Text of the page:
Islamabad, Pakistan (CNN) -- Pakistan's Supreme Court has summoned Prime Minister Yousuf Raza Gilani to appear February 13 to be charged with contempt of court, his lawyer said Thursday.
The move raises the stakes in a long-running battle over the court's demand that the prime minister investigate President Asif Ali Zardari, among others, for suspected corruption.
Gilani has refused, saying the head of state is immune from prosecution.
If he is found guilty of contempt, Gilani could be forced from office, but his lawyer Aitzaz Ahsan said Thursday that Gilani would keep his position unless electoral officials disqualified him.
Ahsan said he was advising the prime minister to appeal the Supreme Court's decision to charge him.
"I have concerns about the tension between the institutions," Ahsan told reporters.
Seven of the Supreme Court's judges are currently handling the prime minister's case. If he appeals, the chief justice can assemble a larger panel of Supreme Court judges to consider the motion.
The contempt charges could be the beginning of the end for Gilani, said Ahmed Bilal Mehboob, the head of Pakistan's Institute for Legislative Development and Transparency, a think thank.
"Once he's convicted he will stand to be disqualified to be a member of Parliament and therefore disqualified from being prime minister," Mehbook said. "The speaker of the National Assembly can drag the process (out) but I don't think the Supreme Court will allow that to happen."
He welcomed the court move as a "good step towards the application of the rule of law.
"Far too many people get away with evading the rule of law" in Pakistan, he said. "This sends a message that no matter how powerful you are, you are not beyond the reach of the law."
Gilani will get a chance to defend himself in court, Mehboob said, but it is too late for him to stop the process by apologizing.
"That stage has passed," he said. "He could have done that when he was (first) summoned but he didn't."
Gilani told CNN last month that he would go to prison if necessary.
"If the court so desires, I have no objection," he said.
Gilani appeared in court over the contempt charge on January 19 in response to an order from judges to explain why he refuses to reopen lingering cases against President Zardari and others.
"We have the height of respect for the judiciary, but there is full immunity for the president -- not only in Pakistan, but in the entire world, too," Gilani said at the time.
Gilani's appearance last month came after weeks of political turbulence in Pakistan that have strained relations between the country's civilian and military leaders and fueled speculation about the possibility of a military coup.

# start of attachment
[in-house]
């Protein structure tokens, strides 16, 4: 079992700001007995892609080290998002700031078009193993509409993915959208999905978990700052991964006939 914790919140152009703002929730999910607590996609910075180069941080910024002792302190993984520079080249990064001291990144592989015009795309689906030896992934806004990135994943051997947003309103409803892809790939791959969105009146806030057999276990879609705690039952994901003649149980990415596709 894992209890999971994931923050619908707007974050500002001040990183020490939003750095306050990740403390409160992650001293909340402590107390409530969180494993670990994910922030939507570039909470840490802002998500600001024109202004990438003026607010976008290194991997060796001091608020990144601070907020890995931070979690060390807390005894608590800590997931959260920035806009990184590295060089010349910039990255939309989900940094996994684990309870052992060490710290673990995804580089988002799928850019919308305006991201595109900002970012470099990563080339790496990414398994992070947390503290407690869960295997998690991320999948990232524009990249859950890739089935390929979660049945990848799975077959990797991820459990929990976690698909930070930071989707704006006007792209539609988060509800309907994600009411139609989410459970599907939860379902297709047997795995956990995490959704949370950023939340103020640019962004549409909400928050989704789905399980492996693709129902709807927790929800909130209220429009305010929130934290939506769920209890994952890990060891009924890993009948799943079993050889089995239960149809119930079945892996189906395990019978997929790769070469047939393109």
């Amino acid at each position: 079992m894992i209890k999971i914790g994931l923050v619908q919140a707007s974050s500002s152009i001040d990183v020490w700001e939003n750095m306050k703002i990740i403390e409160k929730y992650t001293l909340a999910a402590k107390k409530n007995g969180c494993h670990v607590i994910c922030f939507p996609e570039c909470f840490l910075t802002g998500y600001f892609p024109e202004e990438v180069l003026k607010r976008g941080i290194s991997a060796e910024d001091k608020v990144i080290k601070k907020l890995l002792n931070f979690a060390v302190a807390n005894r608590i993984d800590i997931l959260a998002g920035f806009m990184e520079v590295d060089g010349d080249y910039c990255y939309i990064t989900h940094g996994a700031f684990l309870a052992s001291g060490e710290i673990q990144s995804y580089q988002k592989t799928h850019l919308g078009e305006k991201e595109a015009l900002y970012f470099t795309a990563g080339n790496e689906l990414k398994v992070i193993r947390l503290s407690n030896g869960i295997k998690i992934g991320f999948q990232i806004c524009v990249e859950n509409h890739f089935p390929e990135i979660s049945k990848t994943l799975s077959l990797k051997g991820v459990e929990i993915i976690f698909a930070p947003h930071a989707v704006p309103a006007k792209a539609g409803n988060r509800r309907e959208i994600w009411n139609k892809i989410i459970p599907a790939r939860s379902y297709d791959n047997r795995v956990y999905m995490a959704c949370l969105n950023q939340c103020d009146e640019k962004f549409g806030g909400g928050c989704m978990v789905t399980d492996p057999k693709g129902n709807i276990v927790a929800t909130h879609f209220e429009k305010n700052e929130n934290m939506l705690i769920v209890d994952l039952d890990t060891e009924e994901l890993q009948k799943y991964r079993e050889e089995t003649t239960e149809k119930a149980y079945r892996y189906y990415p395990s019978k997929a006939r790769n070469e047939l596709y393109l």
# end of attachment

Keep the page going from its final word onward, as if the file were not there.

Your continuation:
The corruption cases stem from money-laundering charges against Zardari and his late wife, the former Prime Minister Benazir Bhutto. A Swiss court convicted them in absentia in 2003 of laundering millions of dollars.
After a controversial amnesty was granted in 2007 by then-President Pervez Musharraf to Zardari, Bhutto and thousands of other politicians and bureaucrats, the Pakistani government asked Swiss authorities to drop the case.
In 2009, the Pakistani Supreme Court ruled the amnesty was unconstitutional and called on the government to take steps to have the cases reopened.
The government has not done so, and the court apparently lost patience.
Since Gilani is the head of the government, the court justices view him as responsible and want him to explain why the government has not followed the court's order.
Gilani's argument that Zardari is exempt from prosecution did not appear to satisfy the judges.
"If the court concludes that he's in contempt, then they can take action against him," said Saeed-uz-Zaman Siddiqui, a former chief justice of Pakistan. "The maximum sentence is six months in prison."
Even if he went to prison, Gilani would not necessarily lose his premiership.
Pakistani law says that after a contempt of court conviction, the court sends a notice to the speaker of the National Assembly, the lower house of Parliament.
The speaker has 30 days to forward the notice to the Election Board, which has 90 days to decide if Gilani is disqualified as a member of Parliament and therefore disqualified as prime minister.
Ahsan, Gilani's lawyer, has expressed confidence his client will be cleared.
"The prime minister will survive," Ahsan said before Gilani's court appearance last month.
"There will be no storm," he said on GEO-TV, a Pakistani news channel.
Ahsan is one of the most prominent and widely respected lawyers in Pakistan. He led the so-called "lawyer's movement," an uprising in 2008 that helped bring about the reinstatement of the current Pakistani chief justice, Iftikhar Muahmmad Chaudhry, and dozens of other judges who were sacked by Musharraf in 2007.
Analysts said they believe Ahsan carries considerable influence in the Supreme Court because of his efforts to restore Pakistan's judiciary.
CNN's Becky Anderson contributed to this report.